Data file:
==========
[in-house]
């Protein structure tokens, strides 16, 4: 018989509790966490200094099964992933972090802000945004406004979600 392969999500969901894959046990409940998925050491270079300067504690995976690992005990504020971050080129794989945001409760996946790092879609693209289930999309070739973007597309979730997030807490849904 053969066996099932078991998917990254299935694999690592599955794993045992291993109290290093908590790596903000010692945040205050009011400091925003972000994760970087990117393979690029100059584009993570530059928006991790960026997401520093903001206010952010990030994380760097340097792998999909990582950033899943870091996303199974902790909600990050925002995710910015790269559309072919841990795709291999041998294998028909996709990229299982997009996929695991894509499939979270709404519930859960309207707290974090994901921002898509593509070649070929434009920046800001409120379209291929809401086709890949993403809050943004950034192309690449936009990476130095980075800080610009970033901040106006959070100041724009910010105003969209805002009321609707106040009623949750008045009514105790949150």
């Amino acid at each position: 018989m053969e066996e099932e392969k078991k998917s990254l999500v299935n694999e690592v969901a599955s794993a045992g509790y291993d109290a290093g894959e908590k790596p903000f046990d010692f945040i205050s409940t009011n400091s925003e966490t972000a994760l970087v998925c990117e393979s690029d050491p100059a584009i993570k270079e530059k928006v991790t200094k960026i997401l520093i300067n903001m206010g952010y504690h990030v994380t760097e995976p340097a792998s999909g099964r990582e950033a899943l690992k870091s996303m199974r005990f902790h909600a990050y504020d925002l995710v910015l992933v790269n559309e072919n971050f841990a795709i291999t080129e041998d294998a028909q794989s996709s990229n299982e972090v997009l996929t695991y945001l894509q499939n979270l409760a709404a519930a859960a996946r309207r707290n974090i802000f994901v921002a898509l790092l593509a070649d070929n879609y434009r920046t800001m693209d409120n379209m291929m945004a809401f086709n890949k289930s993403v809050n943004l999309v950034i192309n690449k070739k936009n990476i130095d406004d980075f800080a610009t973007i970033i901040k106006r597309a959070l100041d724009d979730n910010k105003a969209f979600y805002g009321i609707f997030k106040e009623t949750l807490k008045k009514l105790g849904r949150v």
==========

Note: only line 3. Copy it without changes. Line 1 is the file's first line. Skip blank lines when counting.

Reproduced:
């Amino acid at each position: 018989m053969e066996e099932e392969k078991k998917s990254l999500v299935n694999e690592v969901a599955s794993a045992g509790y291993d109290a290093g894959e908590k790596p903000f046990d010692f945040i205050s409940t009011n400091s925003e966490t972000a994760l970087v998925c990117e393979s690029d050491p100059a584009i993570k270079e530059k928006v991790t200094k960026i997401l520093i300067n903001m206010g952010y504690h990030v994380t760097e995976p340097a792998s999909g099964r990582e950033a899943l690992k870091s996303m199974r005990f902790h909600a990050y504020d925002l995710v910015l992933v790269n559309e072919n971050f841990a795709i291999t080129e041998d294998a028909q794989s996709s990229n299982e972090v997009l996929t695991y945001l894509q499939n979270l409760a709404a519930a859960a996946r309207r707290n974090i802000f994901v921002a898509l790092l593509a070649d070929n879609y434009r920046t800001m693209d409120n379209m291929m945004a809401f086709n890949k289930s993403v809050n943004l999309v950034i192309n690449k070739k936009n990476i130095d406004d980075f800080a610009t973007i970033i901040k106006r597309a959070l100041d724009d979730n910010k105003a969209f979600y805002g009321i609707f997030k106040e009623t949750l807490k008045k009514l105790g849904r949150v």